Shell 'paid Nigerian military'

"RUTHLESS military operations" were proposed specifically to help Shell establish stability in its oil business in Nigeria, a confidential memorandum obtained by the Independent on Sunday reveals. It recommends "wasting vocal individuals".

The internal state security memorandum, which is marked "restricted" 12 times, says that regular financial "inputs" from oil companies had been discussed. A British environmentalist said yesterday that the author of the document had told him that his men had been paid by Shell to protect installations.

Other confidential documents indicate that Shell asked for armed "assistance" against local demonstrators. And a leading Nigerian yesterday accused the company of "militarising commerce in his country".

Shell admits asking for help from armed police but strenuously denies paying the military. It says that there have been instances where the Nigerian authorities have "gone too far" and insists that it "does not wish to operate behind military shields".

But the disclosure of the documents will greatly increase the international row that has followed the execution of the writer and environmentalist, Ken Saro-Wiwa, and eight fellow Ogoni activists last month, and will step up pressure on the multinational company to leave Nigeria.

The memorandum, headed "Law and Order in Ogoni etc" and dated 12 May 1994, is to the Military Administrator of Rivers State from the Chairman of Internal Security, Major Paul Okuntimo. It notes: "Shell operations still impossible unless ruthless military operations are undertaken for smooth economic activities to commence."

Under the heading "recommendations/strategies" Major Okuntimo lists "wasting operations during MOSOP and other gatherings making constant military presence justifiable". (MOSOP is the Movement for the Survival of the Ogoni People to which Ken Saro-Wiwa belonged).

He goes on to recommend: "Wasting targets cutting across communities and leadership cadres especially vocal individuals" and "wasting operations coupled with psychological tactics of displacement/wasting as noted above."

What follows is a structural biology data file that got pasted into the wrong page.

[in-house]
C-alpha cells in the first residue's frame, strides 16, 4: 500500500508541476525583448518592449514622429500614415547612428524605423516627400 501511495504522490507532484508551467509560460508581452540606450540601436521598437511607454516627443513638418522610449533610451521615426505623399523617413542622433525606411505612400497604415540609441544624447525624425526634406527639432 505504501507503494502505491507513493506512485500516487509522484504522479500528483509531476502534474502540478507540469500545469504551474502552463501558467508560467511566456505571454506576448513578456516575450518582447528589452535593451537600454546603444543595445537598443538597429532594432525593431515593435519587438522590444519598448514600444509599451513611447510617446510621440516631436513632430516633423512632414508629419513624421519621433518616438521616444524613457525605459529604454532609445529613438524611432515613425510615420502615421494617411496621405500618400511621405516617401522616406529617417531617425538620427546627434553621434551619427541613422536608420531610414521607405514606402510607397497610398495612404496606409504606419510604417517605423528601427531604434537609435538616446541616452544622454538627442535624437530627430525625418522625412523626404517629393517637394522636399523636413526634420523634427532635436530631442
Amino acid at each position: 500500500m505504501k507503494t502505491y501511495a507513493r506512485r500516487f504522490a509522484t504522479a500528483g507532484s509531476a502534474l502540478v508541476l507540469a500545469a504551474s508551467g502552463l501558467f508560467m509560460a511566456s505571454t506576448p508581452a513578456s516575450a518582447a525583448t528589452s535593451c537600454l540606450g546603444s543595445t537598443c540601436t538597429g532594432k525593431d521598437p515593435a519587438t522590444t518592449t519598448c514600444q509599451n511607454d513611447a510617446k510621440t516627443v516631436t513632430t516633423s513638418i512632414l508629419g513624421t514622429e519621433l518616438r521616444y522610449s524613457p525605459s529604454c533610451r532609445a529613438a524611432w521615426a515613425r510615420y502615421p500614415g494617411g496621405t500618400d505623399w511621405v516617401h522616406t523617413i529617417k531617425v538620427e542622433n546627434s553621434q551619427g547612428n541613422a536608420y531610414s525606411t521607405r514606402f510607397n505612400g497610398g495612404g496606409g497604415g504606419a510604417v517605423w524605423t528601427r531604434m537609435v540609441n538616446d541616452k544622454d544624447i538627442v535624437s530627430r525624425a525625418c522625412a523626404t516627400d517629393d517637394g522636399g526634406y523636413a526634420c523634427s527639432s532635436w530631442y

Under the heading "financial implications (estimates/funding)" the memorandum lists "pressure on oil companies for prompt regular inputs as discussed". Major Okuntimo estimated that there would have to be an "initial disbursement of 50 million naira as advanced allowances to officers and men, and for logistics to commence operations with immediate effect, as agreed".

Yesterday Nick Ashton-Jones, a British environmentalist, said that Major Okuntimo had told him and a Nigerian lawyer, Oronto Douglas, in June 1994 that he was carrying out his operations for Shell and that he was unhappy because the company had stopped paying his men. Mr Ashton-Jones, who says he was arrested by Okuntimo and beaten on his orders, said that the remark "had stuck in our minds because this was something that we had suspected".

He says that he has no real doubt that the company had been paying the major, but this remark is the only evidence he has for it.

Shell said yesterday that it was compelled by law to inform the authorities when there was a threat to oil installations and that it only called in the police when its facilities or staff were at risk. It agreed there had been "instances where the response by the authorities has gone too far with tragic consequences", but added "the level of response that a country's authorities carry out ... has got to be a matter for those authorities."

The company added: "We categorically refute that any form of input was ever provided to the military, neither would we do so if approached on such a matter.

"At the end of the day dialogue and cooperation and goodwill between people is the only way forward."

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